here last week
. This week, Ingo has moved on
to the final part of a thread's life cycle: the exit()
turns out that the Linux exit()
implementation has some real
scalability problems, which are described and fixed in this patch
The cost of killing a process, it turns out, is proportional to the total
number of processes running. In situations where thousands of tasks are
running (and, remember, some threaded applications run thousands of
threads) the exit() call can become truly expensive.
Why is this happening? When a process exits, the kernel must "reparent"
all of its children to keep the process hierarchy consistent. This should
be a straightforward job, since each process keeps a list of its children
in the task_struct structure. Unfortunately, due to some
weirdness in how the ptrace() system call is handled, that list is
not sufficient. ptrace(), it seems, rearranges the process tree
so that the process being traced becomes a child of the process doing the
tracing. To find processes which have been temporarly relocated to a
"foster parent," the exit() system call must iterate over all
processes in the system. And that, of course, is where the scalability
problems come in.
Ingo's solution is simply to maintain a separate list of all processes
which are being debugged with ptrace() at any given time. That
list will generally be quite short. When a process exits, it is now
necessary to look at its list of children and the ptrace list, but
at no other processes. No more scalability problems.
Comments (2 posted)
Oliver Xymoron posted a set of /dev/random
this week, introducing them with:
I've done an analysis of entropy collection and accounting in
current Linux kernels and founds some major weaknesses and bugs. As
entropy accounting is only one part of the security of the random
number device, it's unlikely that these flaws are compromisable,
nonetheless it makes sense to fix them.
Entropy, of course, can be thought of as the amount of random data the
kernel currently has available for the creation of random numbers. The
entropy pool is filled by looking at (hopefully) random events as seen by
the processor - such as the timing of device interrupts. Oliver's claim is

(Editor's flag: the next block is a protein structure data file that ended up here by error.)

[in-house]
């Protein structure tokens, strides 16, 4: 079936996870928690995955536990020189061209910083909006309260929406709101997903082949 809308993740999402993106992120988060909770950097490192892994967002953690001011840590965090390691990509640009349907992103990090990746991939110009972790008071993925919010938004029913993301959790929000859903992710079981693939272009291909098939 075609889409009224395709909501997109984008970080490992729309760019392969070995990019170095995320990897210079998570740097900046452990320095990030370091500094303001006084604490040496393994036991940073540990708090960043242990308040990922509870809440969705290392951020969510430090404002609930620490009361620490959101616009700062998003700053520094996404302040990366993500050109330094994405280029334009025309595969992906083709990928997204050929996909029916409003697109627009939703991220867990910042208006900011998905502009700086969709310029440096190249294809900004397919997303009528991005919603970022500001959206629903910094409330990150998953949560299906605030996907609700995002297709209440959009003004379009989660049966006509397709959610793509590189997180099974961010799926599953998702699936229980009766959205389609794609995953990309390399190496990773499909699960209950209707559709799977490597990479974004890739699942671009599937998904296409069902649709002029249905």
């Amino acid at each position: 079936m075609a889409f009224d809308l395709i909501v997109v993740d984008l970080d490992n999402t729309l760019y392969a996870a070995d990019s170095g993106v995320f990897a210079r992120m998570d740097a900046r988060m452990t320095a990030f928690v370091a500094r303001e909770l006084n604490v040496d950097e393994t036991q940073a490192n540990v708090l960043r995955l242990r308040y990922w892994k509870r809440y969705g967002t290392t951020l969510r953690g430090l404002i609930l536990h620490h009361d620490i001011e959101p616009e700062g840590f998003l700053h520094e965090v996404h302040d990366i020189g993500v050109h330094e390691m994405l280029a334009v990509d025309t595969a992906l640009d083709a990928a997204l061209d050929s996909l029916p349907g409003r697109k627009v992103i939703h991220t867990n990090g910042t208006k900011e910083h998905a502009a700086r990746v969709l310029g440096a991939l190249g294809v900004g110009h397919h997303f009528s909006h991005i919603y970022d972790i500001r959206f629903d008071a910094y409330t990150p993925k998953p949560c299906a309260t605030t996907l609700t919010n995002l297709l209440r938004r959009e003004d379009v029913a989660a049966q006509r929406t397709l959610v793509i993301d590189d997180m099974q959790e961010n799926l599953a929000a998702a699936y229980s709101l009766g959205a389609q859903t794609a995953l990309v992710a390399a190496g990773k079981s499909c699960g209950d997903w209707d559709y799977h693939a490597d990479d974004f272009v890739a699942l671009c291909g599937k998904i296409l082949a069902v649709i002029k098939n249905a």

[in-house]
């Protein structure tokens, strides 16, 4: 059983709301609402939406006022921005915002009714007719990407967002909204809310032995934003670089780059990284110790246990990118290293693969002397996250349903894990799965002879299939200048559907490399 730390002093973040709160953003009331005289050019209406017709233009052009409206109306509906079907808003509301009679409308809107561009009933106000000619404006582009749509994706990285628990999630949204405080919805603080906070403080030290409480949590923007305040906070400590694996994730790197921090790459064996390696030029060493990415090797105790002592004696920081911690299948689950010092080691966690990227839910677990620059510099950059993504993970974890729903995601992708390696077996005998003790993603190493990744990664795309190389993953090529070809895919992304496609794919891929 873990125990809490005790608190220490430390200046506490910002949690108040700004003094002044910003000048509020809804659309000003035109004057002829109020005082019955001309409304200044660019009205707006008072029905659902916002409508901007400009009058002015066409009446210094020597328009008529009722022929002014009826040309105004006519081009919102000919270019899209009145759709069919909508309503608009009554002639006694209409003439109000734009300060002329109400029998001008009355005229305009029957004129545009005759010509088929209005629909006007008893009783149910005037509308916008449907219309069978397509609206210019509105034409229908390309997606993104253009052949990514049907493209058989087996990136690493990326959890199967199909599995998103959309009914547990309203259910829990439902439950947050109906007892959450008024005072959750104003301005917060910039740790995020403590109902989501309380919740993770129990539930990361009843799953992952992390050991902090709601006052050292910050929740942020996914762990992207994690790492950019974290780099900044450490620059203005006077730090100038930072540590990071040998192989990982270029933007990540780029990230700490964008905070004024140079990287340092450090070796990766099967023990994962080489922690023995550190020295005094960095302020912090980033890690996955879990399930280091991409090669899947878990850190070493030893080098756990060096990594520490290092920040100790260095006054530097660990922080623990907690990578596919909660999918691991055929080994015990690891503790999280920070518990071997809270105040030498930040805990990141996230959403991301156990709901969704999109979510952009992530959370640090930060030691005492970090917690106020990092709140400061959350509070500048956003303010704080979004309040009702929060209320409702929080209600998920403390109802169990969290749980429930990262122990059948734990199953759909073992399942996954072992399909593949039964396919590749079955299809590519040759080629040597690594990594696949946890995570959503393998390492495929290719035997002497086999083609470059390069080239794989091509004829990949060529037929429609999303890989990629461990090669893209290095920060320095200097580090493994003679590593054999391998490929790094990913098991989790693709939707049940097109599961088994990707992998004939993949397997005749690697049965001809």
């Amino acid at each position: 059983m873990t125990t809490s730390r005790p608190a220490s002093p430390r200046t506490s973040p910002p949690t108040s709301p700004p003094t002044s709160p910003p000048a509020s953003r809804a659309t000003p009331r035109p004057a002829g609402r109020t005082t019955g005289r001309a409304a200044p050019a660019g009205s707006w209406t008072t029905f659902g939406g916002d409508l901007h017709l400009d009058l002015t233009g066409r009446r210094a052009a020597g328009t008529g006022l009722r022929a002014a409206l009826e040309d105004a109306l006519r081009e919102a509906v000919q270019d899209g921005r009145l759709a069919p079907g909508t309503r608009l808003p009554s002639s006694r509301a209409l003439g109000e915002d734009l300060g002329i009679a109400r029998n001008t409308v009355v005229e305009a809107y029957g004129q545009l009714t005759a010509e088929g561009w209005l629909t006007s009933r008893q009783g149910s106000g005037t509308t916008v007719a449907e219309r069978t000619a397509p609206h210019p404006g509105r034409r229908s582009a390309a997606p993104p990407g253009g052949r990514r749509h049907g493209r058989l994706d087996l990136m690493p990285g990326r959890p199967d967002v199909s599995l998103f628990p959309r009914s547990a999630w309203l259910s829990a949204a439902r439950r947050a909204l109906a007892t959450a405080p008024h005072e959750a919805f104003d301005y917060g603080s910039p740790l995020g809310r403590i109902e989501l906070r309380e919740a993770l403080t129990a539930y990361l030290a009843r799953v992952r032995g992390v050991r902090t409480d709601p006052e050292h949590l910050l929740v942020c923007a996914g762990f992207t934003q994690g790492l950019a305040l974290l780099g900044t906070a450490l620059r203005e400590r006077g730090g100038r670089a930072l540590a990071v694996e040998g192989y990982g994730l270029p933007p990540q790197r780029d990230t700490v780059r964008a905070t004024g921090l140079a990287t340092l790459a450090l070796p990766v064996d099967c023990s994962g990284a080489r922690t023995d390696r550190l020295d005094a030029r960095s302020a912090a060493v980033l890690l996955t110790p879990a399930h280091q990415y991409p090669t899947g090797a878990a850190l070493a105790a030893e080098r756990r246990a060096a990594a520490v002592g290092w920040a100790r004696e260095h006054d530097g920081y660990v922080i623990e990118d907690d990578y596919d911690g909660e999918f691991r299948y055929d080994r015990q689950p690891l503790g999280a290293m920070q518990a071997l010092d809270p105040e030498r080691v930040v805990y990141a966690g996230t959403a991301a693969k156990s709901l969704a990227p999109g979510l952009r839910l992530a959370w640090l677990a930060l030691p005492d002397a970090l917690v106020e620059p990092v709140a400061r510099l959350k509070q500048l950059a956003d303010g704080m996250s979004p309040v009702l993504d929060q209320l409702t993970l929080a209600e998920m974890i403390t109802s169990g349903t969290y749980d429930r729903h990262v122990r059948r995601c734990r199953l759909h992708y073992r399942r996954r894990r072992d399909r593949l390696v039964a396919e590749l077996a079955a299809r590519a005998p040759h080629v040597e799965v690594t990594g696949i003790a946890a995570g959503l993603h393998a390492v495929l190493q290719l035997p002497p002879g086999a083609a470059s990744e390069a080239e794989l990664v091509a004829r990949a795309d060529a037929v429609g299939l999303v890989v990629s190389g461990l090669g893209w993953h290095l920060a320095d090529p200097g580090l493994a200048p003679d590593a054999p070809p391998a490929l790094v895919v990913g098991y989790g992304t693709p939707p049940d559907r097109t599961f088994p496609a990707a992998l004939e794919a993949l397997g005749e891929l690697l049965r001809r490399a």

that the kernel is vastly overestimating the amount of entropy it is
accumulating, and thus handing out numbers that are not as random as
Some of the trouble comes from over-optimistic assumptions of the amount of
randomness really contained in interrupt timings. Simply put, the
resolution of interrupt timing is not what the kernel thinks it is. Oliver
also claims that interrupt timing is often observable or controllable by
hostile users. The timing of network packets has long been considered
suspect for this very reason; Oliver says that disk timing is subject to
the same sort of manipulation. Oliver has also pointed out a bug in the
way timing samples are merged into the entropy pool.
Finally, Oliver claims:
Worst of all, the accounting of entropy transfers between the
primary and secondary pools has been broken for quite some time and
produces thousands of bits of entropy out of thin air.
Interestingly, this last one may not be a real bug - read Ted Ts'o's explanation of why things are done
this way for the details. Generating random numbers that are resistant to
guessing is a difficult task.
Oliver's fixes have the result of greatly reducing the amount of entropy
available to the system, and thus the number of random numbers that can be
obtained from /dev/random. Linus doesn't like this aspect of the patch; he fears
that making /dev/random difficult to use will just cause people to
not use it.
Randomness is like security: if you make it too hard to use, then
you're shooting yourself in the foot, since people end up unable to
practically use it.
If /dev/random can not obtain enough entropy to be useful, says
Linus, it's probably better to just get rid of it altogether.
This discussion has reached no real resolution as of this writing, and the
entropy patches have not been merged. Some sort of fix will likely go in
at some point, once a compromise between "proper" entropy accounting and
usefulness has been reached.
Comments (1 posted)
Patches and updates
Core kernel code
Filesystems and block I/O
- Anton Altaparmakov: NTFS 2.1.0 1/7: Add config option for writing. "<span>Below is the 1st of 7 ChangeSets updating NTFS to 2.1.0, which you
will get when you bk pull the ntfs-2.5 repository. Together they implement
file overwrite support for NTFS.</span>"
(August 21, 2002)
- Rik van Riel: rmap 14.
(August 16, 2002)
- Rik van Riel: rmap 14a.
(August 19, 2002)
- Oliver Xymoron: (0/4) Entropy accounting fixes. "<span>I've done an analysis of entropy collection and accounting in current
Linux kernels and founds some major weaknesses and bugs.</span>"
(August 19, 2002)
- Rusty Russell: list_for_each_entry. "<span>Using two variables all the time is pissing me off</span>."
(August 21, 2002)
Page editor: Jonathan Corbet
Next page: Distributions>>